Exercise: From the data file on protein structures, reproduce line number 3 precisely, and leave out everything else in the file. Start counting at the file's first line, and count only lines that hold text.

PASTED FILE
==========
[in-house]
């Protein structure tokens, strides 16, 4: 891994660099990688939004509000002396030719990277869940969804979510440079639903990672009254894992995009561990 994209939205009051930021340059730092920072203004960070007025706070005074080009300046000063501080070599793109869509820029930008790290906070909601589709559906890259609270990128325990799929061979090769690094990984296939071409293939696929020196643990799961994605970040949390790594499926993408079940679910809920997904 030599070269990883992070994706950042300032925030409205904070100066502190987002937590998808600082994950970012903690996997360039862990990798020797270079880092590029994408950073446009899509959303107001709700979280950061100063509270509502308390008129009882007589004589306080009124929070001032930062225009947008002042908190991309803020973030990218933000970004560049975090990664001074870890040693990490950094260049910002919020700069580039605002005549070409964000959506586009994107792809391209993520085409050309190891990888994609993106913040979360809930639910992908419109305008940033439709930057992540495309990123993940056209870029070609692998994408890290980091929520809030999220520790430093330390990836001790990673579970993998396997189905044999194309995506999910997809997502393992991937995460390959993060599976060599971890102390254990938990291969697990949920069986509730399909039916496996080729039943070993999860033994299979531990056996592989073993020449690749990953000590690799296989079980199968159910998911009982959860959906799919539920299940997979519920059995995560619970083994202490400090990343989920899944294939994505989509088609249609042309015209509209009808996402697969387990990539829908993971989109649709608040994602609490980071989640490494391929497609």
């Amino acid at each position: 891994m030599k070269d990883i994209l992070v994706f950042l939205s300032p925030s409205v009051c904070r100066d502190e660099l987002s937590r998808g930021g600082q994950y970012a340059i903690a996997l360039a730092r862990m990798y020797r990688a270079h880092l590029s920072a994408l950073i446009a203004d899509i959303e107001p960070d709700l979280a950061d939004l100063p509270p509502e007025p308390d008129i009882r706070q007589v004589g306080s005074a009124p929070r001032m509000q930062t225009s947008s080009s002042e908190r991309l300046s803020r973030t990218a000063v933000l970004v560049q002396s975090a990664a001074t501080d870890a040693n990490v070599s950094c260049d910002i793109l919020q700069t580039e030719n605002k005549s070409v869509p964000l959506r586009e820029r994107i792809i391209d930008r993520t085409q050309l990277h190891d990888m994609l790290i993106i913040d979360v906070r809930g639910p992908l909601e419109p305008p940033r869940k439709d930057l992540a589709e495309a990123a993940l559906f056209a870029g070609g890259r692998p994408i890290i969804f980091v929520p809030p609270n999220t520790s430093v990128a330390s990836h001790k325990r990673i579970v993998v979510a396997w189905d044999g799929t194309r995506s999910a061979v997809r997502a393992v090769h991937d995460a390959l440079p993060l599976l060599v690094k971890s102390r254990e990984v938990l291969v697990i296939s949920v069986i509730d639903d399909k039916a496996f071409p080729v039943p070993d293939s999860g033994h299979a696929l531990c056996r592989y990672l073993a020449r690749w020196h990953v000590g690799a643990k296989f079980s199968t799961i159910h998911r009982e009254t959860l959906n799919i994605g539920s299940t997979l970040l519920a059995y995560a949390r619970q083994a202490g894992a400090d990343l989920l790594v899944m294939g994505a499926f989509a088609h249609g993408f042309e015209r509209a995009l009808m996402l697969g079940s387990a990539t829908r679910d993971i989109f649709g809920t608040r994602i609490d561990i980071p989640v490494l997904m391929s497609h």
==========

């Amino acid at each position: 891994m030599k070269d990883i994209l992070v994706f950042l939205s300032p925030s409205v009051c904070r100066d502190e660099l987002s937590r998808g930021g600082q994950y970012a340059i903690a996997l360039a730092r862990m990798y020797r990688a270079h880092l590029s920072a994408l950073i446009a203004d899509i959303e107001p960070d709700l979280a950061d939004l100063p509270p509502e007025p308390d008129i009882r706070q007589v004589g306080s005074a009124p929070r001032m509000q930062t225009s947008s080009s002042e908190r991309l300046s803020r973030t990218a000063v933000l970004v560049q002396s975090a990664a001074t501080d870890a040693n990490v070599s950094c260049d910002i793109l919020q700069t580039e030719n605002k005549s070409v869509p964000l959506r586009e820029r994107i792809i391209d930008r993520t085409q050309l990277h190891d990888m994609l790290i993106i913040d979360v906070r809930g639910p992908l909601e419109p305008p940033r869940k439709d930057l992540a589709e495309a990123a993940l559906f056209a870029g070609g890259r692998p994408i890290i969804f980091v929520p809030p609270n999220t520790s430093v990128a330390s990836h001790k325990r990673i579970v993998v979510a396997w189905d044999g799929t194309r995506s999910a061979v997809r997502a393992v090769h991937d995460a390959l440079p993060l599976l060599v690094k971890s102390r254990e990984v938990l291969v697990i296939s949920v069986i509730d639903d399909k039916a496996f071409p080729v039943p070993d293939s999860g033994h299979a696929l531990c056996r592989y990672l073993a020449r690749w020196h990953v000590g690799a643990k296989f079980s199968t799961i159910h998911r009982e009254t959860l959906n799919i994605g539920s299940t997979l970040l519920a059995y995560a949390r619970q083994a202490g894992a400090d990343l989920l790594v899944m294939g994505a499926f989509a088609h249609g993408f042309e015209r509209a995009l009808m996402l697969g079940s387990a990539t829908r679910d993971i989109f649709g809920t608040r994602i609490d561990i980071p989640v490494l997904m391929s497609h």